Information and Communication Technologies for Development and Poverty Reduction: The Potential of Telecommunications

By Maximo Torero, Joachim von Braun - 2008

Nineteen papers examine the driving forces affecting the supply of and demand for information and communication technologies (ICT). Papers discuss telecommunications infrastructure and economic growth--a cross-country analysis (Maximo Torero, Shyamal K. Chowdhury, and Arjun S. Bedi); institutional and public policy aspects of ICT infrastructure provision (Torero and Joachim von Braun); telecommunications privatization in Peru (Torero); public-private partnership initiated by aid in Laos (Gi-Soon Song); leadership from nongovernmental organizations in Bangladesh (Chowdhury and Abdul Bayes); competition without privatization in China (Wensheng Wang); institutional trends and infrastructural developments in telecommunications in sub-Saharan Africa--the case of Ghana (Romeo Bertolini); the economic effects of ICT at firm levels (Song and Dietrich Mueller-Falcke); the impact of ICT on small enterprises--the case of small-scale industry in India (Mueller-Falcke); whether the use of ICT improves the productivity of small- and medium-sized enterprises in East Africa--the case of Kenya and Tanzania (Francis A. S. T. Matambalya and Susanna Wolf); the impact of telecommunications on rural enterprises in Laos (Bedi and Song); ICT and export performance--the case of garment manufacturing enterprises in India (Kaushalesh Lal); the impacts of ICT on low-income rural households (Torero and von Braun); the impact of public telephones in rural areas in Peru (Virgilio Galdo and Torero); the benefits of rural telecommunications in Laos (Song and Bedi); implications of access to public telephones in rural Bangladesh (Chowdhury); farmers, incomes, and the use of telephones in rural China (Wang); the effects of public telephone services in rural Ghana (Bertolini); and ICT for pro-poor provision of public goods and services--a focus on health (Maja Micevska).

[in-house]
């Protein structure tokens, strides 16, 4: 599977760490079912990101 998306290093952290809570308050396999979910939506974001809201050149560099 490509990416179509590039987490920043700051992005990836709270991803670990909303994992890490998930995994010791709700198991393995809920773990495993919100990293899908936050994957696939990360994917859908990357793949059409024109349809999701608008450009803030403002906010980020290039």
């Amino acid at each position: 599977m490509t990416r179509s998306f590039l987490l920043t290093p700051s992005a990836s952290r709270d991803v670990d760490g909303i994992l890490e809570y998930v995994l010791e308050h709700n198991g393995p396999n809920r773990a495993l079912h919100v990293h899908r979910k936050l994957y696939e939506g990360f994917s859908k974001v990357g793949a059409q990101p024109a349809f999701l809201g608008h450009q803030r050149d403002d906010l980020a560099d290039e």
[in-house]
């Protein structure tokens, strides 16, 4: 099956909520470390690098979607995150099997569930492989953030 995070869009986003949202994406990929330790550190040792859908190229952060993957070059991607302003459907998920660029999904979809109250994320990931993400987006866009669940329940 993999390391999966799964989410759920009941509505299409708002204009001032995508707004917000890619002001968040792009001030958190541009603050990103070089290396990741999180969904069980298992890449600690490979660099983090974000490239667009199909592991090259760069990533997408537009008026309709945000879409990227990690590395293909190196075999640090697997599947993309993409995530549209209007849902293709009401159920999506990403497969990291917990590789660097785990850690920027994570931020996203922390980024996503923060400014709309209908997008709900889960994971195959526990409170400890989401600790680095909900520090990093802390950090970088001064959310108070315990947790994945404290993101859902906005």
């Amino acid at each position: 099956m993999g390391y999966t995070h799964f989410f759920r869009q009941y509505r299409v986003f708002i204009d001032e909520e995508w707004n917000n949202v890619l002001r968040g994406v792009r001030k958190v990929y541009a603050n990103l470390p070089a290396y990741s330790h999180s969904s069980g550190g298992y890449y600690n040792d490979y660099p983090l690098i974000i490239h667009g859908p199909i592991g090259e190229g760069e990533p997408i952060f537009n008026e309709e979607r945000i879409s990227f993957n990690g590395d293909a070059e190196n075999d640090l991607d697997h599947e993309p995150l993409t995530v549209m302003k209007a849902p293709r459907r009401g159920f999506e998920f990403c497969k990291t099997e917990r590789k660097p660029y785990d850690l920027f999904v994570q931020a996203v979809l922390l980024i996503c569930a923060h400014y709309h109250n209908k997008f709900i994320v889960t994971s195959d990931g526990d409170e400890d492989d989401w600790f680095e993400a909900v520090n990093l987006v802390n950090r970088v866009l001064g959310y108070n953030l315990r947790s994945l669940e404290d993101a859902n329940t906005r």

Johns Hopkins University Press and IFPRI, (2006)


By Maximo Torero, Joachim von Braun | 2008


 
 
 

Communication rights enable all people everywhere to express themselves individually and collectively by all means of communication. They are vital to full participation in society and are, therefore, universal human rights belonging to every man, woman, and child.

 

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